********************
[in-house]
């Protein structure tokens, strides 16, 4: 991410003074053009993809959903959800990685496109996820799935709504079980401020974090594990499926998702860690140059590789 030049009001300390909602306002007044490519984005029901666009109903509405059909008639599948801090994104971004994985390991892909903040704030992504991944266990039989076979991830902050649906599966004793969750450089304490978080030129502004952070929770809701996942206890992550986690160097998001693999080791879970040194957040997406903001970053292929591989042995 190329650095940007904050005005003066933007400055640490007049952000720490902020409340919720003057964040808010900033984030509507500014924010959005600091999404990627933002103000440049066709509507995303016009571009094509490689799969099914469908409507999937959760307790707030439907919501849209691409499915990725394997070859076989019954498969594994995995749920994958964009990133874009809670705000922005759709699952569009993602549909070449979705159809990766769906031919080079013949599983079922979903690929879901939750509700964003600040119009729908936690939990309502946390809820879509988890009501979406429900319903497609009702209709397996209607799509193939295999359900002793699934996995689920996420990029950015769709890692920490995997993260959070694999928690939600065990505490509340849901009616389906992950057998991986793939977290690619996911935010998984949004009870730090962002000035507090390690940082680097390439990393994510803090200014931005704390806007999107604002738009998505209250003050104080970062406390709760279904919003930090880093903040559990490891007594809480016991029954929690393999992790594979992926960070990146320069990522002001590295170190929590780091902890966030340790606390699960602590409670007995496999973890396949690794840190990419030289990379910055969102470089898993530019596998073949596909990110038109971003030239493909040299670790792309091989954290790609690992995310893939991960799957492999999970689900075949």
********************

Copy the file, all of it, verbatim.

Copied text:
[in-house]
């Protein structure tokens, strides 16, 4: 991410003074053009993809959903959800990685496109996820799935709504079980401020974090594990499926998702860690140059590789 030049009001300390909602306002007044490519984005029901666009109903509405059909008639599948801090994104971004994985390991892909903040704030992504991944266990039989076979991830902050649906599966004793969750450089304490978080030129502004952070929770809701996942206890992550986690160097998001693999080791879970040194957040997406903001970053292929591989042995 190329650095940007904050005005003066933007400055640490007049952000720490902020409340919720003057964040808010900033984030509507500014924010959005600091999404990627933002103000440049066709509507995303016009571009094509490689799969099914469908409507999937959760307790707030439907919501849209691409499915990725394997070859076989019954498969594994995995749920994958964009990133874009809670705000922005759709699952569009993602549909070449979705159809990766769906031919080079013949599983079922979903690929879901939750509700964003600040119009729908936690939990309502946390809820879509988890009501979406429900319903497609009702209709397996209607799509193939295999359900002793699934996995689920996420990029950015769709890692920490995997993260959070694999928690939600065990505490509340849901009616389906992950057998991986793939977290690619996911935010998984949004009870730090962002000035507090390690940082680097390439990393994510803090200014931005704390806007999107604002738009998505209250003050104080970062406390709760279904919003930090880093903040559990490891007594809480016991029954929690393999992790594979992926960070990146320069990522002001590295170190929590780091902890966030340790606390699960602590409670007995496999973890396949690794840190990419030289990379910055969102470089898993530019596998073949596909990110038109971003030239493909040299670790792309091989954290790609690992995310893939991960799957492999999970689900075949």